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An A-Z of Printing Terms
If you’re involved in buying printing but are not a designer or printer yourself, you’ll probably have come across some printing jargon that, at some point, has left you a little confused. ‘CMYK’, ‘bleed’ and ‘outlining fonts’ are possible examples. Such terminology often crops up at the worst possible time too — in print quotes or just when you are in a hurry to finalise artwork. Fear not, though, as we’re here to help you make sense of it all. Here is our handy A to Z of common printing terms:
Above the fold
Originating from printed items like newsletters and brochures that were often supplied folded in half, the term ‘above the fold’ refers to the first part of the document that’s visible initially i.e. the top section above the position of the ‘fold line’ where items either are, or could be, folded. Similarly, for websites, it refers to the part of the page you can initially see without having to scroll down vertically.
A type of ‘concertina’ document fold, typically used for leaflets and small brochures.
An Adobe Illustrator file format that’s typically used for vector graphics for things like logos, diagrams and digital illustrations.
The character “&” on a keyboard (short for “and”).
A high quality, popular type of printing paper that incorporates a thin, clay-based compound on its surface. This coating lends itself to printing as the ink tends not to absorb through into the paper, thereby allowing colours to appear rich and contrast to be punchy, particularly in comparison to uncoated papers.
(a.k.a. ‘finished artwork’). This is the type of digital file generated by graphic design and page layout applications for hand-over to commercial printers. Most commonly this will be a high resolution, print-ready Acrobat PDF file. However, some printers also accept ‘native’ file types including InDesign files, Illustrator files, Quark Express files and even Photoshop files although they then usually then convert them to PDF files in-house. The PDF artwork file will then be used to go direct to print if digital printing, or to produce printing plates if litho printing.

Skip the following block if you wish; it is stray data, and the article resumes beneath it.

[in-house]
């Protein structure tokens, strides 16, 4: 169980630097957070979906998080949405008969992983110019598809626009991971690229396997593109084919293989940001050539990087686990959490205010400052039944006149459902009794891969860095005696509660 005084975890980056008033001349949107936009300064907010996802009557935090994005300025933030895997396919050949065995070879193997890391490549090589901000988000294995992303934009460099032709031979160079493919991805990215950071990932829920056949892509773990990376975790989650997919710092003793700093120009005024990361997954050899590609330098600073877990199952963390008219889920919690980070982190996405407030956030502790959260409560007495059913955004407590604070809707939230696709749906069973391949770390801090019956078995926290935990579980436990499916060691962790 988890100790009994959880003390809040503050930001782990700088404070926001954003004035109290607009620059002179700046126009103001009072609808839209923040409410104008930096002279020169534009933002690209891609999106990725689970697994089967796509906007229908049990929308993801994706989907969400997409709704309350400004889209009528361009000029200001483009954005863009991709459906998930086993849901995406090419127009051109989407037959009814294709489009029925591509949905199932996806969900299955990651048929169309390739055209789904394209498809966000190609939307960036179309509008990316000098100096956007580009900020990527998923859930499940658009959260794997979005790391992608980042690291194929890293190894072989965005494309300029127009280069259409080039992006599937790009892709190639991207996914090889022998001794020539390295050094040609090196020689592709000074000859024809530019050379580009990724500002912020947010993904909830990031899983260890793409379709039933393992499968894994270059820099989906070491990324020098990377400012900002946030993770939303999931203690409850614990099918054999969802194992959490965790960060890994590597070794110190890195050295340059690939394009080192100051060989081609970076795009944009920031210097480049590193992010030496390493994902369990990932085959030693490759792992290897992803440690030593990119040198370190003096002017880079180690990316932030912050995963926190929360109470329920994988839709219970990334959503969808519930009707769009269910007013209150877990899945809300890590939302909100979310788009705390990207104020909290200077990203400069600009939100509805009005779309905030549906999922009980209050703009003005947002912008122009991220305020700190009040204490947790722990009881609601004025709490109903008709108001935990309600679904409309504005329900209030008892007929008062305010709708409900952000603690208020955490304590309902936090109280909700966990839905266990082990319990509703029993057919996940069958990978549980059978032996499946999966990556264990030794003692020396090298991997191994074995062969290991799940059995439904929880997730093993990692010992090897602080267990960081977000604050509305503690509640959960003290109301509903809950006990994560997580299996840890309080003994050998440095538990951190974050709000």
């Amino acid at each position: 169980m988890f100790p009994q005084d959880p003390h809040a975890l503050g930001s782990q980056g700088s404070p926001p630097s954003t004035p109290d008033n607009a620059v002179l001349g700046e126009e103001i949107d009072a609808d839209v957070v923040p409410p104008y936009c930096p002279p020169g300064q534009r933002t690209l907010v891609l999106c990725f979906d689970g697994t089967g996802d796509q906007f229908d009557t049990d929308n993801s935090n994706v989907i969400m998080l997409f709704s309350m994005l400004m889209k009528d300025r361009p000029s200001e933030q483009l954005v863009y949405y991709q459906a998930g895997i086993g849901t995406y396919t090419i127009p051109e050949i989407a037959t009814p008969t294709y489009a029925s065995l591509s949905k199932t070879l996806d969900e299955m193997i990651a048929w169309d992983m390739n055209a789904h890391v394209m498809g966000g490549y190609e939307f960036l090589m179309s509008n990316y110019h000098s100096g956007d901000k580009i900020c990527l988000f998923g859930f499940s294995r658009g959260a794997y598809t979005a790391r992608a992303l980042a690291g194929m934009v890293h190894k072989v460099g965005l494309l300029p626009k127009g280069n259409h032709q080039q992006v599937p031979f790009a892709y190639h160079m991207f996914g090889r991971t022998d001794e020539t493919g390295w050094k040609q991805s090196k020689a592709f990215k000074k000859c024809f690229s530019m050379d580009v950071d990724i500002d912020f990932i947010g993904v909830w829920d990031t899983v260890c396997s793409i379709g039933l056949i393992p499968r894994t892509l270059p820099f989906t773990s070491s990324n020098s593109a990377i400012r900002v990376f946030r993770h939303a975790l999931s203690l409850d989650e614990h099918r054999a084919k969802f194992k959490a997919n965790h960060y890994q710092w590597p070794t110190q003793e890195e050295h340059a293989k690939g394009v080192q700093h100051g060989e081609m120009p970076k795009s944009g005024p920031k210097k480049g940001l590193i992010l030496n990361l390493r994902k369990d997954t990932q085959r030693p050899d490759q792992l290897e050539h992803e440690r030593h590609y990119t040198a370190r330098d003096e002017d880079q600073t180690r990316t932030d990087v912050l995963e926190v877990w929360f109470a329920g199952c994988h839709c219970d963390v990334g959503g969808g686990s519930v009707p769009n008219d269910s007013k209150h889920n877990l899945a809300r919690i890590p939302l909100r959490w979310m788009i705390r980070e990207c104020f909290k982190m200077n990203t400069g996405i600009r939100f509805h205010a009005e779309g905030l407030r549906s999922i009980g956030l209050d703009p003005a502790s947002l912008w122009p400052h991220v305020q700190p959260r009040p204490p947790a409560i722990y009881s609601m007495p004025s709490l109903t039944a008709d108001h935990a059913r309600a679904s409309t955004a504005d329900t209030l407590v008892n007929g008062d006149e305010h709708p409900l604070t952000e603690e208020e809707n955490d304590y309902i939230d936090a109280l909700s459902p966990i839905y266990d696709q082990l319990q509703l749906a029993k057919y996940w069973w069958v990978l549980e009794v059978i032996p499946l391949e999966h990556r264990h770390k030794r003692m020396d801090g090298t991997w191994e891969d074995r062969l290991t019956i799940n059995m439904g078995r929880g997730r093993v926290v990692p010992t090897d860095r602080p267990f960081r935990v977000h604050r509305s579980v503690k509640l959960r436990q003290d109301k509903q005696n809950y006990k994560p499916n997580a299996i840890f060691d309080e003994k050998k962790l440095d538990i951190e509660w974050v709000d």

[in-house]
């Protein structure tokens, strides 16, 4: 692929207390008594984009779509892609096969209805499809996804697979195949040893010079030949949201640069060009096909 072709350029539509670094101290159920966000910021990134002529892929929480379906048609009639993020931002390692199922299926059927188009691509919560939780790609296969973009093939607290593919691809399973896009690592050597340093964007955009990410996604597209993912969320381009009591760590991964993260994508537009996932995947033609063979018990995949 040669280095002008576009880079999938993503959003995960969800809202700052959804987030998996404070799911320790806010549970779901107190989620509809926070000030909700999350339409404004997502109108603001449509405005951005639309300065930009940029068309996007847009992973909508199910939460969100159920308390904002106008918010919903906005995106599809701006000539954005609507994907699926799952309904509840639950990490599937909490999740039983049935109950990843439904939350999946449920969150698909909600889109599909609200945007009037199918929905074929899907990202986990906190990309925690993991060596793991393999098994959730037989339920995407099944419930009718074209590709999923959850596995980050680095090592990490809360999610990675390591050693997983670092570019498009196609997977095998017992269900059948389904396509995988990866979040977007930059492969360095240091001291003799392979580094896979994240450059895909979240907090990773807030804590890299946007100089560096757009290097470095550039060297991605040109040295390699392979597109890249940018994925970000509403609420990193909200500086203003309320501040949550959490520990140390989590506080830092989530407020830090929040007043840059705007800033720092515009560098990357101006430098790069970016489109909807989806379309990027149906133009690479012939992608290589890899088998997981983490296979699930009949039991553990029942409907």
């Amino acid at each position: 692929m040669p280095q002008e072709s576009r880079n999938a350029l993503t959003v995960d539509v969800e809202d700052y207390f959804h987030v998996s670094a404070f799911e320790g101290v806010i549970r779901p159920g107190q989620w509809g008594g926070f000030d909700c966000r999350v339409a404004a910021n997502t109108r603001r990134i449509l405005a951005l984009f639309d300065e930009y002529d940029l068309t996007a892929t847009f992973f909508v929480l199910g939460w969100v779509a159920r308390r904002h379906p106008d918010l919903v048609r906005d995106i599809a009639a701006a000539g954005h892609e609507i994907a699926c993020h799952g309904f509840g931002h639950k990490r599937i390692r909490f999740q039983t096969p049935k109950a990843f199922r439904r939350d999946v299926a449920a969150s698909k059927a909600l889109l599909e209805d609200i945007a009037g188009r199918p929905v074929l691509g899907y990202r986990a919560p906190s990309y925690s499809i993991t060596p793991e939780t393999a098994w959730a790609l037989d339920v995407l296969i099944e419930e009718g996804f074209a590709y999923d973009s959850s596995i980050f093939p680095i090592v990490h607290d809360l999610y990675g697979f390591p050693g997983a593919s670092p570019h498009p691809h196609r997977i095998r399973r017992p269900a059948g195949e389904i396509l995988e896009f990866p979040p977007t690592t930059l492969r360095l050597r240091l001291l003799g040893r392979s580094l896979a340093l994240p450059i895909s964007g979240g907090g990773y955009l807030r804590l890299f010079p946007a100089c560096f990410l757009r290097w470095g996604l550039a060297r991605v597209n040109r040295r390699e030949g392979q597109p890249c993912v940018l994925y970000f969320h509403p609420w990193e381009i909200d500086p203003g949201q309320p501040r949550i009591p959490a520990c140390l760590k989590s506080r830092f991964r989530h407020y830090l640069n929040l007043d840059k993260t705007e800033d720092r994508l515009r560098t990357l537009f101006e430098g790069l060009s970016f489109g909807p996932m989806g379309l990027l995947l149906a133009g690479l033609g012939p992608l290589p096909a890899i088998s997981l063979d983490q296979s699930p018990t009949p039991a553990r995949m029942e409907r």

The secure fastening of pages, for example, into a book, brochure or bound report. There are various binding techniques available including saddle stitched binding, perfect binding, case or hard binding, soft binding, wire binding, comb binding and velo binding. Southside Print can help with any of these.
When printing colours, graphics or photos to the edge of printed documents, the artwork for those elements is usually extended by an additional 3mm off the relevant edges. This extra 3mm is called ‘bleed’ and is included so that, once the sheet is trimmed, no white margins feature on the final print even if the document is not trimmed accurately to the millimetre.
A slightly three-dimensional, raised and unprinted image achieved by forcing a shaped metal die against the reverse side of the sheet of paper, card, board or (sometimes) leather/leatherette. The ‘blind’ part refers to there being no printed pigment involved. Blind embossing usually looks sophisticated, yet subtle, and often features smaller graphics like logos, titles, etc. It can also have a ‘relief’ i.e. detail within the embossed area.
This means black and white, strictly speaking, although can also refer to greyscale.
CMYK printing is also known as ‘process’ printing. It uses just four coloured inks to achieve a huge range of different colours, tints and tones. The letters stem from the four inks used, being cyan (‘C’; a bright blue), magenta (‘M’; a deep pink), yellow (‘Y’) and black (‘K’, which is used instead of ‘B’ so as to avoid confusion with blue).
Also known as art paper (see above).
A ‘comp’ is short for a ‘composite’ and is more commonly known as a ‘rough’, ‘scamp’ or design ‘visual’ in the world of graphic design.
Crop marks are the little lines that appear on artwork and un-cropped printed sheets. They denote where the sheet should be trimmed. Usually they fall about 3mm outside of the trimmed areas and signify the position of edges, where they meet at corners.
Cutter or Cutting Form
A cutter is a device used in print finishing, required when the final trimmed shape is going to be irregular, for example, a folder with rounded corners or with a shaped pocket. Also known as a ‘cutting die’ or ‘cutting form’ it usually consists of a ply backing board featuring embedded cutting and creasing blades, that will stamp out the sheet to shape, when applied under pressure.
This is the part of the finished artwork file that shows the printer the shape that’s required when a printed job is destined to be cut out in an irregular shape (e.g. a shaped folder). The printer will then use this to produce a ‘cutter’ or ‘cutting form’ (see above).
Cyan is the bright blue coloured ink used in ‘CYMK’ (a.k.a. ‘process’) printing. Cyan is the ‘C’ part.